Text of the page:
Investigating and discussing the above issues need considerable carefulness, good knowledge about the past and present situations, more or less clear vision about the future aims and goals, as well as wisdom in making any hard decisions, especially irreversible ones. Such an overall carefulness, experienced overview, clear forecasting and roadmapping, as well as wise decision making are surely well established today at the EC, the unquestionably outstanding role-player in determining the basic European directions and opportunities in the field of e-Infrastructures. As potential advisory bodies there there are the key e-Infrastructure organisations, the (mostly public) user communities, and the numerous committees, bodies and organised fora, all being available for the EC to collect integrated, deeply discussed, well established opinions, advices, and proposals from them. (Sometimes the number of such sources of suggestions and recommendations seems also a bit too high.)
At the e-IRG meeting I started my comments by emphasising that I was talking in my e-IRG member’s hat. (This is important because, on one hand, I’m a member of some other bodies and committees as well, and on the other hand my input to the discussion was to be considered just as the view of one single member and therefore not at all a well discussed, well established, common e-IRG view.)
This means that my below opinions are to be considered at this phase just as food for thinking but not as an agreed, widely accepted message (to the EC). However, of course I’m glad to exchange ideas about the related issues.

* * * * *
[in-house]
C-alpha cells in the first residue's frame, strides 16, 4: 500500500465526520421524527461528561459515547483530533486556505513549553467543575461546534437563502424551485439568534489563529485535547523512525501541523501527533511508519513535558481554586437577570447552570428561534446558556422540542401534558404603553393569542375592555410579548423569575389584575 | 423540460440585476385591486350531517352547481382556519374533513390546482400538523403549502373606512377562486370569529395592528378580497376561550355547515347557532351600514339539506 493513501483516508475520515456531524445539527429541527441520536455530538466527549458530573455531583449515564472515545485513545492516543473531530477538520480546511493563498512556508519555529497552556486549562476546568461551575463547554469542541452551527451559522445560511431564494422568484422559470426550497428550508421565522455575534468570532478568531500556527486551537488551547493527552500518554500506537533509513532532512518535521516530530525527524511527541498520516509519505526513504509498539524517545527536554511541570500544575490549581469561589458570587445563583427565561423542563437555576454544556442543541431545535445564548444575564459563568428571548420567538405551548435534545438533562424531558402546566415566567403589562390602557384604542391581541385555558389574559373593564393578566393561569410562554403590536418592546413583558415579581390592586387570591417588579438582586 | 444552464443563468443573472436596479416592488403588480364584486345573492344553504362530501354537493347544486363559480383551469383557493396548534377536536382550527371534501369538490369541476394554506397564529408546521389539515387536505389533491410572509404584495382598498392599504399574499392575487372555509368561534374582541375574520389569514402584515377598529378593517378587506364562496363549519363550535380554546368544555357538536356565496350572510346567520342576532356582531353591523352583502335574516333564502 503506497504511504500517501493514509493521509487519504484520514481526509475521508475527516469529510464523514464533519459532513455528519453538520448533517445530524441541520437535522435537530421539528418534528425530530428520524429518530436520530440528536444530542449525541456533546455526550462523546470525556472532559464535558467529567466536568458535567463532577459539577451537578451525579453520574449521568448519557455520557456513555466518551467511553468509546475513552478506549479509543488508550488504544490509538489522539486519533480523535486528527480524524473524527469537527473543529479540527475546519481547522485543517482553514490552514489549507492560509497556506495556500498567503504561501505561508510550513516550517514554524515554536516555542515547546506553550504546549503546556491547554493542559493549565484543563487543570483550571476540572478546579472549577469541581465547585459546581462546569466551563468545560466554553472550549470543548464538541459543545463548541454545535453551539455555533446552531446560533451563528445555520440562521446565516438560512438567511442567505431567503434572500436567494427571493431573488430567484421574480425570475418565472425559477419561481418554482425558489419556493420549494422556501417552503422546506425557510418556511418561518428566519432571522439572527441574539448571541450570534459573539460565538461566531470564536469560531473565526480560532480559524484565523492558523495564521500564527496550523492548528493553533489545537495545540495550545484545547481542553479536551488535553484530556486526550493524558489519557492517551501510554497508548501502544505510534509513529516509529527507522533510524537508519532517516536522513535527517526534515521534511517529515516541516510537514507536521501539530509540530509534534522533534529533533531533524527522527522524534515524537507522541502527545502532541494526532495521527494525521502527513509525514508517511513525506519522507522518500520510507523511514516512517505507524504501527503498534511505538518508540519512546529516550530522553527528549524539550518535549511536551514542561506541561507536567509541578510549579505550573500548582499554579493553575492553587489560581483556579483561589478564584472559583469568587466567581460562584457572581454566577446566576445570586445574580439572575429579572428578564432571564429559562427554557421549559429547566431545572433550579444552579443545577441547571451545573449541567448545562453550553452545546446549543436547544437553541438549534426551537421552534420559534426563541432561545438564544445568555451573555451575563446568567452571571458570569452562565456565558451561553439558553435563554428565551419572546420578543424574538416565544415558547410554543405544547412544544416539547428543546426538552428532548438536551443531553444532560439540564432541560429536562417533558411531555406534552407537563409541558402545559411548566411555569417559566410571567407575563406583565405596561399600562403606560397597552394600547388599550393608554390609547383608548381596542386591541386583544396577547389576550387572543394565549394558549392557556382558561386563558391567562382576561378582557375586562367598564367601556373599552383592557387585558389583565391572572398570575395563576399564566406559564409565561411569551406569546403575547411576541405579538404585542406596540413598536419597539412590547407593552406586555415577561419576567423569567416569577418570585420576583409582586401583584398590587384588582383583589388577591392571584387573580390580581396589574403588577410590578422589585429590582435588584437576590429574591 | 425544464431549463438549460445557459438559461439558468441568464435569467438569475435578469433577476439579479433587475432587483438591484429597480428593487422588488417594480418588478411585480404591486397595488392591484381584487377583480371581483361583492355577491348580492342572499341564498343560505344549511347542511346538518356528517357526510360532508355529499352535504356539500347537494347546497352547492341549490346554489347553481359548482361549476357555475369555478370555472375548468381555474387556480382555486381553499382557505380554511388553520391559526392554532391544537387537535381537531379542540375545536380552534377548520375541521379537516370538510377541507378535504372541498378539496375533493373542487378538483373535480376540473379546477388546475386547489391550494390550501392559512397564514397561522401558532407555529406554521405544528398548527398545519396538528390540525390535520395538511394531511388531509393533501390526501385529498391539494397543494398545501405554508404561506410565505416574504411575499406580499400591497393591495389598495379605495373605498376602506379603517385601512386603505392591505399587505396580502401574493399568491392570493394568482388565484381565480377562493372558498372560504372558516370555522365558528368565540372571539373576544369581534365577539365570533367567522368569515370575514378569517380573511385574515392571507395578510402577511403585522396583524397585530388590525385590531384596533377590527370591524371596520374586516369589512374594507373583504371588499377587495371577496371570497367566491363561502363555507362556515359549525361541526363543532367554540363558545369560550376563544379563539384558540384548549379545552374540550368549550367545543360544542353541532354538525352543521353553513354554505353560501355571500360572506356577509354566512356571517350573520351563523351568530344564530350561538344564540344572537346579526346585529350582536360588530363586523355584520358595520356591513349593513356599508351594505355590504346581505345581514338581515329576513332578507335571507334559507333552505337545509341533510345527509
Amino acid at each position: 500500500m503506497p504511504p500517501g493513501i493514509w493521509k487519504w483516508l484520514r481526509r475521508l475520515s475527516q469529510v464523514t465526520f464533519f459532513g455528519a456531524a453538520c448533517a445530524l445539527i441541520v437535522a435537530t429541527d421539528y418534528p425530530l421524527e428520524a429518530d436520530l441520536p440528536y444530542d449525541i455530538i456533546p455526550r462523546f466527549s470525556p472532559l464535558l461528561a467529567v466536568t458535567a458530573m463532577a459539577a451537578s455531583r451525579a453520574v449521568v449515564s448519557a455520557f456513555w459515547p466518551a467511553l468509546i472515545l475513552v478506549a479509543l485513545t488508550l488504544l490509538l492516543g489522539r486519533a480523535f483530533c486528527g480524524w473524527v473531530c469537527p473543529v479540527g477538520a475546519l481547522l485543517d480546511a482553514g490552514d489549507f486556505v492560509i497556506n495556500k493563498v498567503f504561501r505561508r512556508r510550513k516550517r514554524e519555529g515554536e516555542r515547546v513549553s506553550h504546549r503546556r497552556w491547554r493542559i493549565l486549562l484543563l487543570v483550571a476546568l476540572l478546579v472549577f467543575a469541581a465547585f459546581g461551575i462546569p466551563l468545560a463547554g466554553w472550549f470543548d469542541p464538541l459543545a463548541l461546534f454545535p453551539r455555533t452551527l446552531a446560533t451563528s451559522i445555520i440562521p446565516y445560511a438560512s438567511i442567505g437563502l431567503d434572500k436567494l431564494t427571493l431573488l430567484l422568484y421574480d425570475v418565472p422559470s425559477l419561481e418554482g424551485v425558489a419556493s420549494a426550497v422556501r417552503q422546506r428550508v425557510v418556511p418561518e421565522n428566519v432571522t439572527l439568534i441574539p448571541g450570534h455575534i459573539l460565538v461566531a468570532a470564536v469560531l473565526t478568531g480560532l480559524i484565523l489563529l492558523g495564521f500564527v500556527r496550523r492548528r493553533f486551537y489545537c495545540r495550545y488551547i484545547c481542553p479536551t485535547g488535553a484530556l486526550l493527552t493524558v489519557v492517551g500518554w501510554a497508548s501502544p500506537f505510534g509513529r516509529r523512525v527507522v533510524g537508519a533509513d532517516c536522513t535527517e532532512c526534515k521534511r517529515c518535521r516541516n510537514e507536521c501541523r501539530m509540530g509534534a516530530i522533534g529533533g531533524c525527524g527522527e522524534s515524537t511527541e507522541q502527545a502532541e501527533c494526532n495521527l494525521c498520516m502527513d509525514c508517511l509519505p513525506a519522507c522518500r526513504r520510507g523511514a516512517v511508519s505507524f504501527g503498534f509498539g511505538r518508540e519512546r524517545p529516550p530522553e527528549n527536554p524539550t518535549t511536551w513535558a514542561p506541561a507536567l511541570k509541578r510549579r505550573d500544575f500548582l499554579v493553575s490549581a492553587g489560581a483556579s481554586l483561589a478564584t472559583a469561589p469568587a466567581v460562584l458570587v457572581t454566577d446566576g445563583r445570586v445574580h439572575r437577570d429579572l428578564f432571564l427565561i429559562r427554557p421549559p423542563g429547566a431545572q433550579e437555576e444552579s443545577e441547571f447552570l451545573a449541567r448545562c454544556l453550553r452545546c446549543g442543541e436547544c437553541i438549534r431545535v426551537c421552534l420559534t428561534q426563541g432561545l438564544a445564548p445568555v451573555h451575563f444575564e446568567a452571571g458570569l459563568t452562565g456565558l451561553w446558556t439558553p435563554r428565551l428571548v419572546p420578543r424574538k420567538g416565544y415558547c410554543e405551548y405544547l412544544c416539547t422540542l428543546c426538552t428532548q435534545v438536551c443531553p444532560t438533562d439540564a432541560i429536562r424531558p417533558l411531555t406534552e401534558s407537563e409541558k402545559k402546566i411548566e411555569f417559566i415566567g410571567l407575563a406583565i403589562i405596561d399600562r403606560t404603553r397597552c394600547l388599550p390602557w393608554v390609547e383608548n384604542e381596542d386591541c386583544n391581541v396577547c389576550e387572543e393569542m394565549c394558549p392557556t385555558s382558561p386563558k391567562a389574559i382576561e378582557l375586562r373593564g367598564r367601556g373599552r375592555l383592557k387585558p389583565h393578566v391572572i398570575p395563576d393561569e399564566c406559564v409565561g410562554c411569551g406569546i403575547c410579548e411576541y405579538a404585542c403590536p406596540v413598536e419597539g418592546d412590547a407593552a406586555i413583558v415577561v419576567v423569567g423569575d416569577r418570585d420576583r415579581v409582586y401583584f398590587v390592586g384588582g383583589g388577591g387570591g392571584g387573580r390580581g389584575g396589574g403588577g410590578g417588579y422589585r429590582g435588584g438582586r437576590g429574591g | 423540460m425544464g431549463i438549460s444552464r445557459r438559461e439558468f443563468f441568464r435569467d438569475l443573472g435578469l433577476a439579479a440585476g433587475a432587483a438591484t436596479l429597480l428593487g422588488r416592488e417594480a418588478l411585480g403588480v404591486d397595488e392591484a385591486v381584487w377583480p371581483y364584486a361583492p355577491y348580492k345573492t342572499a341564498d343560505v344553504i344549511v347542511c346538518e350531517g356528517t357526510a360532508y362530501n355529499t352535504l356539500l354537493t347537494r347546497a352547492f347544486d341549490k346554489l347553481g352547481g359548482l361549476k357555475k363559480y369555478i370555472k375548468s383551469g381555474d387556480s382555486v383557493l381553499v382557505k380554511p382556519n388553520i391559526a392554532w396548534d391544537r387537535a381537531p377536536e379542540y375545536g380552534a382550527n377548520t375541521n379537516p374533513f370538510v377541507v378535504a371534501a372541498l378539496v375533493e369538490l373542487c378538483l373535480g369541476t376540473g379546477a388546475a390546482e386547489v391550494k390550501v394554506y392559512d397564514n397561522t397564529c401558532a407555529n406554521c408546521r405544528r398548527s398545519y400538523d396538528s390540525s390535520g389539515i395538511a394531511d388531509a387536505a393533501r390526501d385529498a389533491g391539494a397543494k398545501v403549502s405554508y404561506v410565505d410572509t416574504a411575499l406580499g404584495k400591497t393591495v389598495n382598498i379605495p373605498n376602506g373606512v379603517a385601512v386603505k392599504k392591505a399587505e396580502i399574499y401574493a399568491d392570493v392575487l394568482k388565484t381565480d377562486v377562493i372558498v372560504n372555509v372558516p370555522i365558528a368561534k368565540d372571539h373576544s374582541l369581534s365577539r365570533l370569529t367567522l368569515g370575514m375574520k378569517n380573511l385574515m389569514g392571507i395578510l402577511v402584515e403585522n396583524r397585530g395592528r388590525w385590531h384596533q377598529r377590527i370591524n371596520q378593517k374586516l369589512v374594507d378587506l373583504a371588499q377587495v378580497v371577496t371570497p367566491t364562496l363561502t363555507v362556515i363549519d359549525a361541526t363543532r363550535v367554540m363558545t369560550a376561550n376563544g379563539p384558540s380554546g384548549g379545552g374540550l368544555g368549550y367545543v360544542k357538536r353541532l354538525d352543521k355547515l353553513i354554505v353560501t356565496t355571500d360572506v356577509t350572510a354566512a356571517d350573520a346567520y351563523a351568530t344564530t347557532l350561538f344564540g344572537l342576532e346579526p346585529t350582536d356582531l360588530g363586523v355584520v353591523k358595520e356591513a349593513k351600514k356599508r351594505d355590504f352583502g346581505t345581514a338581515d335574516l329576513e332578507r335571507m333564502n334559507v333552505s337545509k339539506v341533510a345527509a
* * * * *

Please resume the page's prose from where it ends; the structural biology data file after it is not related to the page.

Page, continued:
Concerning my e-IRG contribution, I tried to briefly tell there to the other members of the e-IRG my points about the following questions:
1. Europe has an outstanding e-Infrastructure for research and education (and for innovation). Development and operation of that e-Infrastructure has been a success story since the mid-80’s (or since the early 90’s, concerning also the EC involvement). The co-operation of the NRENs is one of the best examples of how the various cultures, how the different countries can work together, on the basis of subsidiarity and solidarity, by exploiting the joint best will and common highest expertise, in order to provide the European user communities (R&E&I) with services globally acknowledged as leading edge. Networking (as the basic component of the e-Infrastructures) is in the best position with its 20-30 years of history but the more recent e-Infrastructure components are also on their way of finding the optimum directions of development and operation (all built on the network-enabled remote accessibility of the various resources and services in processing and storing the scientific information for, among others, supercomputing, grid and cloud computing, virtual facilitating, and data manipulating purposes). There is a good and well developing, but sensitive balance and share of coverage between the e-Infrastructure operators as service providers in the complex arena.